And one more irony: Texas Republicans made their one acknowledged error in the statement labeled “Knowledge Based Education.” This leads one to wonder what the party based their “knowledge” on and who was doing their proofreading. Because the “mistake” wasn’t discovered until after the final vote, the “mistake” can’t be fixed–Texas Republicans are officially opposed to critical thinking skills until 2014.

How unfortunate.

How sad.

How convenient.

11 comments on “Texas GOP makes a critical error

  1. Lets be honest. This is the GOP agenda in it’s entirety. It ain’t just Texas.

    Why we let these people create our childrens textbooks is beyond me.

  2. Pingback: We oppose the teaching of Higher Order Thinking Skills « Desert Dogmeh

  3. @ Cthulhu: Unfortunately it’s a combination of democracy and capitalism that no one ever counted into the national education equation. Local control made sense when there might be 100 or 300 miles between settlements that were large enough to support a school. It no longer makes sense when we are so interconnected and a student from Texas can look for a job anywhere and needs to learn and compete that way.

  4. The saddest conclusion from this trend to fend off “critical thinking”, “science based education”, “anything that questions traditional beliefs” is that the true battle they waging is against Reality itself. See also the North Carolina legislators attempt to ban public evaluations of sea level rise that go beyond “traditional” increases so they won’t have to accept the implications of global warming. (http://www.newsobserver.com/2012/06/30/2171075/legislators-water-down-proposals.html)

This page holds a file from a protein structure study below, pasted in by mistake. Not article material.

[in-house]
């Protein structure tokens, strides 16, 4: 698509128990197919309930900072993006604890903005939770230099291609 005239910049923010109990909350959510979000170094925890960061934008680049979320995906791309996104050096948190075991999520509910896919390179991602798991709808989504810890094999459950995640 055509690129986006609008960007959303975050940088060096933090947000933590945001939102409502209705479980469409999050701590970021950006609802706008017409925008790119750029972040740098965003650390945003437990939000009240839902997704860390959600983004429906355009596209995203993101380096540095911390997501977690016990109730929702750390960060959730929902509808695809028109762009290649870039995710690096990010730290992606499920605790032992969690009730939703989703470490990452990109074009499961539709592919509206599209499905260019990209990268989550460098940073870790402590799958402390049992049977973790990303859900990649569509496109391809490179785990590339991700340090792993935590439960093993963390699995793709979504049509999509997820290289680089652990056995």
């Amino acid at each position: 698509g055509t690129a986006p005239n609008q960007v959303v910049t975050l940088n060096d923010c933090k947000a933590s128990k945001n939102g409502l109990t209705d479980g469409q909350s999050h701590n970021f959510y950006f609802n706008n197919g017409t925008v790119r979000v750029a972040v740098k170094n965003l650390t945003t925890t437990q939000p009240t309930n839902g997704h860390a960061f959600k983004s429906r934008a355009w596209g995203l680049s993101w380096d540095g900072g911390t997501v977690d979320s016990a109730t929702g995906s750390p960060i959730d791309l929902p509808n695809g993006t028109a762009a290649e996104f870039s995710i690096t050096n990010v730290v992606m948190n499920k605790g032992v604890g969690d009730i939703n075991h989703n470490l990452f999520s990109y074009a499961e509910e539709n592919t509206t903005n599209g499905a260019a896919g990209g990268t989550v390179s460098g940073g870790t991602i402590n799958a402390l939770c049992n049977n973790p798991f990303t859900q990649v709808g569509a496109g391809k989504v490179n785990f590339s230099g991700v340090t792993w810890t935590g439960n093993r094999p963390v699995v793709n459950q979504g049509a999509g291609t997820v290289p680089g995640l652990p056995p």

But the pesky thing about reality is, it always wins out at the end. You can’t run through a brink wall by disbelieving it’s existence.

  5. Squatters in Eden!. I thought we were lost our innocence when we partook of the tree of knowledge (no it wasn’t just an apple). Our casting out was a recognition that we are now irrevocably dependent on the fruit of that tree- no more so in the last century or two. Texas wants the fruits of economic consequences, but not the responsibility.
    Traced back to its religious roots I can only say “thou shalt not take the Lords name in vain”.

  6. @ Djerrid: You’re right about reality and the brick wall. Unless you’re headed to Hogwarts and your destination is station 9 3/4.

  7. Pingback: Jiving us that we were voodoo

  8. Retarded conservatives and religionists love a “War on X”. Now they bring us The War on Thinking and The War on Reality. It is lucky the United States isn’t 50 little counties, if it was the Biblically driven ones would be third world countries at (real) war with the secular, liberal, rich and success ones, living in their bubbles of self imposed and proud ignorance.

  9. Has anybody actually used critical reading skills on this one. I am not saying the Texas Republicans aren’t idiots, but I am sure better examples can be pulled up than this. It only takes a bit of reading in context and a very tiny amount of Googling to understand “critical thinking skills” is a technique of OBE and not “learning to think critically”. If we are to exercise critical thinking and not biased kool aid drinking, we have to get beyond seeking targets in people we dislike and start opposing ideas that are bad. That means we have to actually understand the quotes we are opposing. This serves two purposes: a) it brings out honest debate against ideas and b) it makes us look less like idiots.

    Perhaps I missed the point and merely firing at a supposedly easy target, and illustrating ignorance, was the point of this post?